I am extremely lucky to have had a grandfather who purchased ranches, as well as a dad that liked to hunt and encouraged me to hunt as well. This background has given me thousands of hours spent outdoors over my lifetime. I can recount a lot of hunting stories as my hair thins and turns grey, but I can honestly say some of the most pleasing episodes are those when I’ve introduced newcomers to the sport.
A while back, I started paying attention to the youth hunts put on by the Texas Wildlife Association. It is a structured event where guides follow strict rules setting examples to new hunters, while at the same time promoting ethics. I arranged for a “guide school” at our camp house and got a few friends of mine to attend. There is a lot of red tape involved with TWA, so we eventually split off from that organization but we continue to follow their blue print nonetheless.
Here is my team: James Janda, Tony Janda, Alvin Emmel and I are the guides from Weimar. Richard Grobe, my Texas A & M classmate and resident of Columbus is the last guide. Daria Emmel (Alvin’s wife) is the cook. We’ve been together dozens of times. We started by hosting hunts at our ranches and neighboring ranches. There we were able to smooth out the rough edges to the process. Later, we hunted in Medina County on ranches I had sold to clients. Tom Arnett and Jim Thompson both of Houston graciously hosted us, and then later we hunted on another of Mr. Arnett’s properties in Kinney County south of Brackettville. Our last hunt was on Randle Jones’ Diamond J Ranch in western Mason County. Each of these ranches had spacious headquarters that allowed these youth hunts to be run in style. It takes a lot of space since not only do you have five guides and a cook, but you have five young hunters and their guardians. It takes a minimum of 16 people just to take 5 hunters.
Follow me on how this unfolds:
The first thing I do is contact the Weimar ISD and then Columbus ISD staff. My goal is to get recommendations of good families that have children from 10 to 13 years old that have never hunted and do not have a deer lease or any relatives that hunt. We target youth that have never hunted but are game to try. Children too young can’t hold a rifle well, and kids in high school already have sap rising and are often too interested in holding hands with other hunters of the opposite sex to concentrate on deer. We take both male and female hunters so you have to be careful.
Once selected, each hunter must purchase a Texas hunting license and they will be expected to pay for their share of the groceries. Our last hunt cost each person $18.00 for the entire weekend. Next, they have to pass a proficiency test with a rifle. We arrange for the new hunter and his/her guardian (parent, grandparent, aunt or uncle) to meet at our camp house and learn to shoot. Many of these children have never held a rifle. I’m talking not even a .22 rim fire. Each guide is responsible for their shooting instructions and they will provide a weapon. Most of us use 223, 22-250, 243 or 6mm Remington.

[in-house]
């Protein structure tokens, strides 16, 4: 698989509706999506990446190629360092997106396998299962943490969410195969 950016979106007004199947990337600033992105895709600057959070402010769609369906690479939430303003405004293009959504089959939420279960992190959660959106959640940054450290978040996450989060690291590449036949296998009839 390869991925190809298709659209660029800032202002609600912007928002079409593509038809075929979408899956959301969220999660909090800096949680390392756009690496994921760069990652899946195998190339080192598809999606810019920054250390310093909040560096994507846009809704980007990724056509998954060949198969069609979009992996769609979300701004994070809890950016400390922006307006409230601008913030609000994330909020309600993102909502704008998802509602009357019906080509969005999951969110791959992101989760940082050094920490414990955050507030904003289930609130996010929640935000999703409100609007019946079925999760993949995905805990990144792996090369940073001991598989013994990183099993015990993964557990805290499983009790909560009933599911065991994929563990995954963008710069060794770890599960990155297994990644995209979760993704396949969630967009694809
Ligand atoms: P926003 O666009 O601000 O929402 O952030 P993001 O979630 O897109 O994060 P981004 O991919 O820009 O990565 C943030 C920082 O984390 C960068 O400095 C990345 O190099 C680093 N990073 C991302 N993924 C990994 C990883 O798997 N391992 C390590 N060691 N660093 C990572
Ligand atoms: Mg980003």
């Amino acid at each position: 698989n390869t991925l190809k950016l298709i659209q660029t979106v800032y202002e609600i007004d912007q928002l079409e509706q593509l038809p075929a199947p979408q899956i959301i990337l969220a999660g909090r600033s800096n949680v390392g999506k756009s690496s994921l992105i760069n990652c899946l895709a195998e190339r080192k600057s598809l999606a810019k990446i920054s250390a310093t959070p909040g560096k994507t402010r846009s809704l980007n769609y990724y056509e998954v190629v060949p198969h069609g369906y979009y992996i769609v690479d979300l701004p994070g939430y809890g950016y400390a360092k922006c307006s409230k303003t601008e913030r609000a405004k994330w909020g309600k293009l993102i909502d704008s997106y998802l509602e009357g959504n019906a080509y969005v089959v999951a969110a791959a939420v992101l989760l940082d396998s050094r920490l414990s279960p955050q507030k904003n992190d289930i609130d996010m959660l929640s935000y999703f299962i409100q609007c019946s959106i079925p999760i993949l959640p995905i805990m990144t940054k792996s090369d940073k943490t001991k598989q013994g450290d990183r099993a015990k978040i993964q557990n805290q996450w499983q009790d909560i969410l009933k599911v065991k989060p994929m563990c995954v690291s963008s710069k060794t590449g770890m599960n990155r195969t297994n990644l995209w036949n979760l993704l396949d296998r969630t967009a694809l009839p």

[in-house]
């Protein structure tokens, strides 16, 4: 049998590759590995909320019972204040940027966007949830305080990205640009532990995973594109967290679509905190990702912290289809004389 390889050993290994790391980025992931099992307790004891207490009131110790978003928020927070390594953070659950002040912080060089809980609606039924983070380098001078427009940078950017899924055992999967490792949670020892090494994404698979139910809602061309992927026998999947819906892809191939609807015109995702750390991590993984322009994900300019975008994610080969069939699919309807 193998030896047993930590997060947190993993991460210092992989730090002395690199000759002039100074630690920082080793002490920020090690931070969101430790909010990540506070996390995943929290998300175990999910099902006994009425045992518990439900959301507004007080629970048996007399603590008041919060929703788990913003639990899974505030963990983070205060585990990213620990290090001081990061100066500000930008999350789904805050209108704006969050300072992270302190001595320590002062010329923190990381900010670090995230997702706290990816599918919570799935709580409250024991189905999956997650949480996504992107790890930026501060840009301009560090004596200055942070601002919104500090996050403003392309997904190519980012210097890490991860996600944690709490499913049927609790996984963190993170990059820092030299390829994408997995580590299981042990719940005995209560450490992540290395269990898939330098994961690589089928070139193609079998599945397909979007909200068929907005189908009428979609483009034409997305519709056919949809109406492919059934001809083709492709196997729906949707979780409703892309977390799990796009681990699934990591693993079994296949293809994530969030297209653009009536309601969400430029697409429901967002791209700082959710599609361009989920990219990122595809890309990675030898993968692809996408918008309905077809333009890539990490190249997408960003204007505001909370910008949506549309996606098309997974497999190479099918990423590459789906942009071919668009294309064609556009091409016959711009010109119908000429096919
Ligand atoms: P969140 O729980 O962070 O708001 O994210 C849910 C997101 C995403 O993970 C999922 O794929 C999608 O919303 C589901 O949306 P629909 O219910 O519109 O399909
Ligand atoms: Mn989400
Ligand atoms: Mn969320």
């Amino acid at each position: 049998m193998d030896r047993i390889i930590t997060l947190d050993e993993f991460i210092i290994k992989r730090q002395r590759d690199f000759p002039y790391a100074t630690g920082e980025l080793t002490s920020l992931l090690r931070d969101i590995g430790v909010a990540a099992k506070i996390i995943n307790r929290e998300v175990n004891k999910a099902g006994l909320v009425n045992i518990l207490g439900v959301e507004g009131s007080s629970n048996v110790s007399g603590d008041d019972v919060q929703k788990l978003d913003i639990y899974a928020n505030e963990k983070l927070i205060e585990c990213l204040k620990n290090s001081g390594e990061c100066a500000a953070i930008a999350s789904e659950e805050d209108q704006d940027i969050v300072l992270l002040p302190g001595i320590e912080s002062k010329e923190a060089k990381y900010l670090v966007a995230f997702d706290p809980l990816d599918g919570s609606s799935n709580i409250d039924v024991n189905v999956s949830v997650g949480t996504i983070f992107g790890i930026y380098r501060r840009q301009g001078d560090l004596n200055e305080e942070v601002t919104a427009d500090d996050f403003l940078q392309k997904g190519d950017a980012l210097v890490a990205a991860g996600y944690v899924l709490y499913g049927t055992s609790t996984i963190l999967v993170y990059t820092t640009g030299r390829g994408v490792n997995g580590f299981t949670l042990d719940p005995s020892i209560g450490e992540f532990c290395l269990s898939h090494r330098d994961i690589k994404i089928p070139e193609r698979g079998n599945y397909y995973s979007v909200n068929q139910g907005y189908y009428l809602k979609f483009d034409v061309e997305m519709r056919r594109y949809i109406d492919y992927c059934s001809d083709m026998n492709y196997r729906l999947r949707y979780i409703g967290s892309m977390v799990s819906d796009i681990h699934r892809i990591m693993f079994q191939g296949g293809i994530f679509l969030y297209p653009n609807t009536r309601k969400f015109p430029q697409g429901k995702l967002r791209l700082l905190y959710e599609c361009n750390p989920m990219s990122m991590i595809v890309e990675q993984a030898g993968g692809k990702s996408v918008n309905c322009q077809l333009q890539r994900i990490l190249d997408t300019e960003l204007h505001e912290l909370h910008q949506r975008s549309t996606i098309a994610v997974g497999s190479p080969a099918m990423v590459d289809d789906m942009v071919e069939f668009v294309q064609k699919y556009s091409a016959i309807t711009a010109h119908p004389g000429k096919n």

We’ve never had trouble with these newcomers skill. It’s simple, they listen. We teach them safe handling, how to support the rifle, how the rifle works, how to aim, the importance of trigger squeeze and deer’s anatomy. When the child can regularly hit a pie plate at roughly 75 yards, they are then patted on the back and pronounced ready for the real deal.
The big day finally arrives and everyone meets after school then caravans in separate vehicles to the chosen ranch. We hunt Saturday morning and evening. During the middle of the day it is all busy time with no lounging around the headquarters watching TV or playing video games. The new hunters help cleaning game, then Tony Janda gives them his gun safety talk. We do this in the field to demonstrate crossing fences etc. with a rifle. I go to school with them and walk a bit out in the brush teaching them about what a deer eats and what he does not eat. I go into some simple biology about deer habits and feeding routines. Any extra time is spent gathering fire wood.
After the evening hunt and meal is the best part of the weekend. All guides, guardians, cook and hunters gather in a circle around the campfire and one by one tell their story. How they saw the deer approach, the number of doe and bucks each saw, how big the bucks were, how they waited for a good presentation, how they shot the deer, how they followed a blood trail, how they shook afterwards, the excitement and funny episodes are all rehashed. No one is talking over each other but each having the spotlight alone.
Even if they get a deer, they still return to the blind to observe wildlife. We hunt again Sunday morning then everyone pitches in the clean the facilities, haul off trash, stack the remaining firewood and the last thing before leaving is to write thank you letters to the owner.
You never forget your first deer just like you never forget your first kiss. I’ve been lucky in having given a lot of children the chance to experience deer hunting that may never have gotten the opportunity. I was sitting at their side when they succeeded. I am honored to have provided this chance and hope they remember me along with the animal.
PS: Anyone reading this that has a child or grandchild between 10-13 years old that has never hunted and would like to try it please email me at firstname.lastname@example.org. I will put you in my data base for future hunts.